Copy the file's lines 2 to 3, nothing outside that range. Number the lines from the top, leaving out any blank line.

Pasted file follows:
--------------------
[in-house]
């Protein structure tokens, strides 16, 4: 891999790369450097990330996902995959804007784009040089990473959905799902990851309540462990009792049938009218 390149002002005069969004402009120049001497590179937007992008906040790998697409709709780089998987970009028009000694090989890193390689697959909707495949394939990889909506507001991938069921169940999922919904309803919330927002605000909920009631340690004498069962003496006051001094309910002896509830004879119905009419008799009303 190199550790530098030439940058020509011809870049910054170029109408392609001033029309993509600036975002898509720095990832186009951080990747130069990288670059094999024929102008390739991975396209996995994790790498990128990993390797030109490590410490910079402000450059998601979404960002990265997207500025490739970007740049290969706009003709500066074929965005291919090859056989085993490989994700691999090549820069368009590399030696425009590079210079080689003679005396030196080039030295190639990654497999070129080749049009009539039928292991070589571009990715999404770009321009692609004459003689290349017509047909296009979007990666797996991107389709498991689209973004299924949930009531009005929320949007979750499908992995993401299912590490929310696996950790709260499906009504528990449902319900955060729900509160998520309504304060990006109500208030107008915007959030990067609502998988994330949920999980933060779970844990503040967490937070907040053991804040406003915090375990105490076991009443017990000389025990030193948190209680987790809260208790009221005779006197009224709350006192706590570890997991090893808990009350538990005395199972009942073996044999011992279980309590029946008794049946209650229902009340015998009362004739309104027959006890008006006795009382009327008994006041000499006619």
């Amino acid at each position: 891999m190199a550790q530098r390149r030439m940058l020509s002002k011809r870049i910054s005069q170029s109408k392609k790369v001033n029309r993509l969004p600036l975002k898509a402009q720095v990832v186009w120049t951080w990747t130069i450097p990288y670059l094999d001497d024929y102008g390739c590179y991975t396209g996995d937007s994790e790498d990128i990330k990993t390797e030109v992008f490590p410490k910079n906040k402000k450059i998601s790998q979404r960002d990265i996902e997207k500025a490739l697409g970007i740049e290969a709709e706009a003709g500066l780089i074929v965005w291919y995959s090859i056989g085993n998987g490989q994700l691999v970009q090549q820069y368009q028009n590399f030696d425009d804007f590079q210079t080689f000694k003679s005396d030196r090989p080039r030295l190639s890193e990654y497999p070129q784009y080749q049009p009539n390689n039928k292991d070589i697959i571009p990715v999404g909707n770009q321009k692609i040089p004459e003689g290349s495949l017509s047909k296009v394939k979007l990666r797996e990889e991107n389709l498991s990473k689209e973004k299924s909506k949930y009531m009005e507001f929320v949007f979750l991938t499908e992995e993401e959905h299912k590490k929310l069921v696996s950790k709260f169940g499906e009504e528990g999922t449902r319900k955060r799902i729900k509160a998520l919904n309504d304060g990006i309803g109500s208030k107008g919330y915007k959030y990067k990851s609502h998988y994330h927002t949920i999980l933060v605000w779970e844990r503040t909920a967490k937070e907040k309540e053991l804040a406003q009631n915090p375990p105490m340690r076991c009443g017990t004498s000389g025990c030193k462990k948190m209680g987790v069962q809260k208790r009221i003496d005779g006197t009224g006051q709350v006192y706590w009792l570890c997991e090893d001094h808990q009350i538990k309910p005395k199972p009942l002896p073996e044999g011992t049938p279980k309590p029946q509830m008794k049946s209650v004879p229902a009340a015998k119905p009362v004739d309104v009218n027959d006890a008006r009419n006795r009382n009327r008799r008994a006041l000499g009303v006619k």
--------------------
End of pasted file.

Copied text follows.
């Protein structure tokens, strides 16, 4: 891999790369450097990330996902995959804007784009040089990473959905799902990851309540462990009792049938009218 390149002002005069969004402009120049001497590179937007992008906040790998697409709709780089998987970009028009000694090989890193390689697959909707495949394939990889909506507001991938069921169940999922919904309803919330927002605000909920009631340690004498069962003496006051001094309910002896509830004879119905009419008799009303 190199550790530098030439940058020509011809870049910054170029109408392609001033029309993509600036975002898509720095990832186009951080990747130069990288670059094999024929102008390739991975396209996995994790790498990128990993390797030109490590410490910079402000450059998601979404960002990265997207500025490739970007740049290969706009003709500066074929965005291919090859056989085993490989994700691999090549820069368009590399030696425009590079210079080689003679005396030196080039030295190639990654497999070129080749049009009539039928292991070589571009990715999404770009321009692609004459003689290349017509047909296009979007990666797996991107389709498991689209973004299924949930009531009005929320949007979750499908992995993401299912590490929310696996950790709260499906009504528990449902319900955060729900509160998520309504304060990006109500208030107008915007959030990067609502998988994330949920999980933060779970844990503040967490937070907040053991804040406003915090375990105490076991009443017990000389025990030193948190209680987790809260208790009221005779006197009224709350006192706590570890997991090893808990009350538990005395199972009942073996044999011992279980309590029946008794049946209650229902009340015998009362004739309104027959006890008006006795009382009327008994006041000499006619």
């Amino acid at each position: 891999m190199a550790q530098r390149r030439m940058l020509s002002k011809r870049i910054s005069q170029s109408k392609k790369v001033n029309r993509l969004p600036l975002k898509a402009q720095v990832v186009w120049t951080w990747t130069i450097p990288y670059l094999d001497d024929y102008g390739c590179y991975t396209g996995d937007s994790e790498d990128i990330k990993t390797e030109v992008f490590p410490k910079n906040k402000k450059i998601s790998q979404r960002d990265i996902e997207k500025a490739l697409g970007i740049e290969a709709e706009a003709g500066l780089i074929v965005w291919y995959s090859i056989g085993n998987g490989q994700l691999v970009q090549q820069y368009q028009n590399f030696d425009d804007f590079q210079t080689f000694k003679s005396d030196r090989p080039r030295l190639s890193e990654y497999p070129q784009y080749q049009p009539n390689n039928k292991d070589i697959i571009p990715v999404g909707n770009q321009k692609i040089p004459e003689g290349s495949l017509s047909k296009v394939k979007l990666r797996e990889e991107n389709l498991s990473k689209e973004k299924s909506k949930y009531m009005e507001f929320v949007f979750l991938t499908e992995e993401e959905h299912k590490k929310l069921v696996s950790k709260f169940g499906e009504e528990g999922t449902r319900k955060r799902i729900k509160a998520l919904n309504d304060g990006i309803g109500s208030k107008g919330y915007k959030y990067k990851s609502h998988y994330h927002t949920i999980l933060v605000w779970e844990r503040t909920a967490k937070e907040k309540e053991l804040a406003q009631n915090p375990p105490m340690r076991c009443g017990t004498s000389g025990c030193k462990k948190m209680g987790v069962q809260k208790r009221i003496d005779g006197t009224g006051q709350v006192y706590w009792l570890c997991e090893d001094h808990q009350i538990k309910p005395k199972p009942l002896p073996e044999g011992t049938p279980k309590p029946q509830m008794k049946s209650v004879p229902a009340a015998k119905p009362v004739d309104v009218n027959d006890a008006r009419n006795r009382n009327r008799r008994a006041l000499g009303v006619k």